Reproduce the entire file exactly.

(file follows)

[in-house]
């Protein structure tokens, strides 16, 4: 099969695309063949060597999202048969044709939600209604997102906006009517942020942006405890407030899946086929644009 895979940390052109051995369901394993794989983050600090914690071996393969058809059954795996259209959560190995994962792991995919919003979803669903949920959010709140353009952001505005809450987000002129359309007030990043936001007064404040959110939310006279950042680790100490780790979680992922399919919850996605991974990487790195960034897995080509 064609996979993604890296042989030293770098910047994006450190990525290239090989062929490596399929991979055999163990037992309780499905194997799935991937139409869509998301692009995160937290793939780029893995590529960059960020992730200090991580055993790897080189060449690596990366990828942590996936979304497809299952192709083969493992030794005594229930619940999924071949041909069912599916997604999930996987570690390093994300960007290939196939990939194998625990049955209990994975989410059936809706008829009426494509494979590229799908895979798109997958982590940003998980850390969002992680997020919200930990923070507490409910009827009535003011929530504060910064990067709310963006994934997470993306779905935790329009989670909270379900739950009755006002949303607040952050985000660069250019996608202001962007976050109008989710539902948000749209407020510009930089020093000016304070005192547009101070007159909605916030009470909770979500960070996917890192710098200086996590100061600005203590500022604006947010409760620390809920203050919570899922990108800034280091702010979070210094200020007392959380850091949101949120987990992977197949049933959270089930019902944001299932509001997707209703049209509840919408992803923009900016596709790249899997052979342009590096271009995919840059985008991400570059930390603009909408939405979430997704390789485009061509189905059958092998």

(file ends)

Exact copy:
[in-house]
């Protein structure tokens, strides 16, 4: 099969695309063949060597999202048969044709939600209604997102906006009517942020942006405890407030899946086929644009 895979940390052109051995369901394993794989983050600090914690071996393969058809059954795996259209959560190995994962792991995919919003979803669903949920959010709140353009952001505005809450987000002129359309007030990043936001007064404040959110939310006279950042680790100490780790979680992922399919919850996605991974990487790195960034897995080509 064609996979993604890296042989030293770098910047994006450190990525290239090989062929490596399929991979055999163990037992309780499905194997799935991937139409869509998301692009995160937290793939780029893995590529960059960020992730200090991580055993790897080189060449690596990366990828942590996936979304497809299952192709083969493992030794005594229930619940999924071949041909069912599916997604999930996987570690390093994300960007290939196939990939194998625990049955209990994975989410059936809706008829009426494509494979590229799908895979798109997958982590940003998980850390969002992680997020919200930990923070507490409910009827009535003011929530504060910064990067709310963006994934997470993306779905935790329009989670909270379900739950009755006002949303607040952050985000660069250019996608202001962007976050109008989710539902948000749209407020510009930089020093000016304070005192547009101070007159909605916030009470909770979500960070996917890192710098200086996590100061600005203590500022604006947010409760620390809920203050919570899922990108800034280091702010979070210094200020007392959380850091949101949120987990992977197949049933959270089930019902944001299932509001997707209703049209509840919408992803923009900016596709790249899997052979342009590096271009995919840059985008991400570059930390603009909408939405979430997704390789485009061509189905059958092998």